China claims historical right
Beijing’s claims to nearly all the South China Sea are embossed in its latest passports, based on what it calls long-established “historical facts” and what Chinese analysts say is Western imperial precedent.world Updated: Nov 30, 2012 03:21 IST
Beijing’s claims to nearly all the South China Sea are embossed in its latest passports, based on what it calls long-established “historical facts” and what Chinese analysts say is Western imperial precedent.
Beijing has grown increasingly assertive in recent years in claiming islands and waters even without effective control of them — in some cases hundreds of kilometres from the Chinese mainland and close to rival claimants’ coasts.The latest front on the simmering dispute is China’s new passport, which shows a map of the country including almost all of the strategically significant sea, the site of key shipping routes and possibly significant petroleum reserves.
It is also claimed wholly or in part by Vietnam and the Philippines — both of which have refused to stamp the Chinese travel documents — Brunei, Malaysia and Taiwan.
Washington described the passports as unhelpful, while Jakarta called them “counterproductive”.
Officials in Beijing and state media justify the South China Sea claim by pointing to “ample historical facts and evidence” about the area, while remaining ambiguous on what these are.
The claims were formulated in 1947 by the then Nationalist Government in a map with a nine-section, U-shaped dmarcation encompassing the Paracel Islands east of Vietnam, the Spratlys west of the Philippines, and other uninhabited features such as the Scarborough Shoal. It is believed to be the first time the “nine-dash line” was printed on an official Chinese map.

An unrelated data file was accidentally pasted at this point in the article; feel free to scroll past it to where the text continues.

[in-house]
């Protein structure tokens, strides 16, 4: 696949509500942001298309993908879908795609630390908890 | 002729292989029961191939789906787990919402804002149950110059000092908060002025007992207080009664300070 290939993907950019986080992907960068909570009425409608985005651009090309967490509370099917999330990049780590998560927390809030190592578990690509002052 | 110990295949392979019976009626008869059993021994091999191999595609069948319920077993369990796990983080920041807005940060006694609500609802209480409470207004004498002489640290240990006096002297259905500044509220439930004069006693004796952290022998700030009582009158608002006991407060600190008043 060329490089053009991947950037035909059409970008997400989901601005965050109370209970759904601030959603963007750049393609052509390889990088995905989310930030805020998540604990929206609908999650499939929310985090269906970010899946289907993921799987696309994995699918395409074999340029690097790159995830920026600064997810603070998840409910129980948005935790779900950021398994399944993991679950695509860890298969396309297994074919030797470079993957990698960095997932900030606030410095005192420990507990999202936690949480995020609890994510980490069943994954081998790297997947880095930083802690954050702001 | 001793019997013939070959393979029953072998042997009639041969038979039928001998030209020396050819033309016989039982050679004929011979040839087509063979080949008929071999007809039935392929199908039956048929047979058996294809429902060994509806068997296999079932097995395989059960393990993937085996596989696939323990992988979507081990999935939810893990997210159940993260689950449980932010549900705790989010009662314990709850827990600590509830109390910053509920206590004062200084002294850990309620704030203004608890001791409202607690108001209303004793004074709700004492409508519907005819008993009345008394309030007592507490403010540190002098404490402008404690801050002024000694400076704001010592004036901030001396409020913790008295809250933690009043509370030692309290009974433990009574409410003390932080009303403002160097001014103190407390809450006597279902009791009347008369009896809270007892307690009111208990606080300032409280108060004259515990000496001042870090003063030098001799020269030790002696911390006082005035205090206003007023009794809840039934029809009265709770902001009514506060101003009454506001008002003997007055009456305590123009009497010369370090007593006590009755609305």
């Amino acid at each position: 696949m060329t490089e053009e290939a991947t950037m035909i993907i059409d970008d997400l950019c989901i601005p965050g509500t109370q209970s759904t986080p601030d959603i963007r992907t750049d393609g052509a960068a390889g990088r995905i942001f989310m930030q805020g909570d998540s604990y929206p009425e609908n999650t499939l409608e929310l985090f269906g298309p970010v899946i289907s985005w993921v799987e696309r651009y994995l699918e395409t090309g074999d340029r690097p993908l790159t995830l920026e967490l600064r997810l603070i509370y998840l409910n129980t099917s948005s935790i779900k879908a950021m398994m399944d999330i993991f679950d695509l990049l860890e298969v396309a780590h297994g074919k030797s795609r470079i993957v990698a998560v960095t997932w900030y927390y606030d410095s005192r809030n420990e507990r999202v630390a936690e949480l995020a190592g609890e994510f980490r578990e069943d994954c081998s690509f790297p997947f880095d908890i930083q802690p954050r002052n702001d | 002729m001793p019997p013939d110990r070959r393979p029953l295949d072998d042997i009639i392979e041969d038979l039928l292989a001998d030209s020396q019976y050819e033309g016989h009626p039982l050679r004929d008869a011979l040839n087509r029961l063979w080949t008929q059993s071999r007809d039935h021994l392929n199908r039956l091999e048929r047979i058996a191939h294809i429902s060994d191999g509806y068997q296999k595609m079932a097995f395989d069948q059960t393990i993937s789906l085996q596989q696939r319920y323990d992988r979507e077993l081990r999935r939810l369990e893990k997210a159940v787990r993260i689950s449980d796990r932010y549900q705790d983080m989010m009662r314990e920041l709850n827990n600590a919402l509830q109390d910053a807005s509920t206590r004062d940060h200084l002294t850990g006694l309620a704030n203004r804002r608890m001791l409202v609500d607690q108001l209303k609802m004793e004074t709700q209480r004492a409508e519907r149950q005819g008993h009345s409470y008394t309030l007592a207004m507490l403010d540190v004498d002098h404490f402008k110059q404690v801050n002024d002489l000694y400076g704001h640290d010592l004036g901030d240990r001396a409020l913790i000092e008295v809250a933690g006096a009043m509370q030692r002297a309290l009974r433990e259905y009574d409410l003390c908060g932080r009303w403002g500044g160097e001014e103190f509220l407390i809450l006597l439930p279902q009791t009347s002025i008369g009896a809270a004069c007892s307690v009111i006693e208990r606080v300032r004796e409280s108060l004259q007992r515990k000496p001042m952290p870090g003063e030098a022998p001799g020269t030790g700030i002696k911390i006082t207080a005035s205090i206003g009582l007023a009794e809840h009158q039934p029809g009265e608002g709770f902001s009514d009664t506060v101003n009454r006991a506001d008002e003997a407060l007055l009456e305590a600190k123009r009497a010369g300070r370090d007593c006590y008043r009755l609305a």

China row: Japan car production falls
Tokyo: Three of Japan’s biggest carmakers said on Thursday that output in China slumped again last month as they continue to feel the effects of a bitter territorial dispute between Tokyo and Beijing.
Toyota, the world’s best-selling auto maker in the first six months of the year, produced 61 percent fewer cars in China year-on-year in October, it said, while Nissan cut output by 44 per cent and Honda by 54 per cent. The figures follow earlier data showing all three companies had seen large falls in sales in China over the month as a consumer boycott of Brand Japan lashed two-way trade.
Although in percentage terms Nissan was the least badly affected of the three, its exposure to China is greater, meaning its absolute production fell further. Toyota made just 30,600 vehicles over the month, Honda produced 26,302 and Nissan 61,360. AFP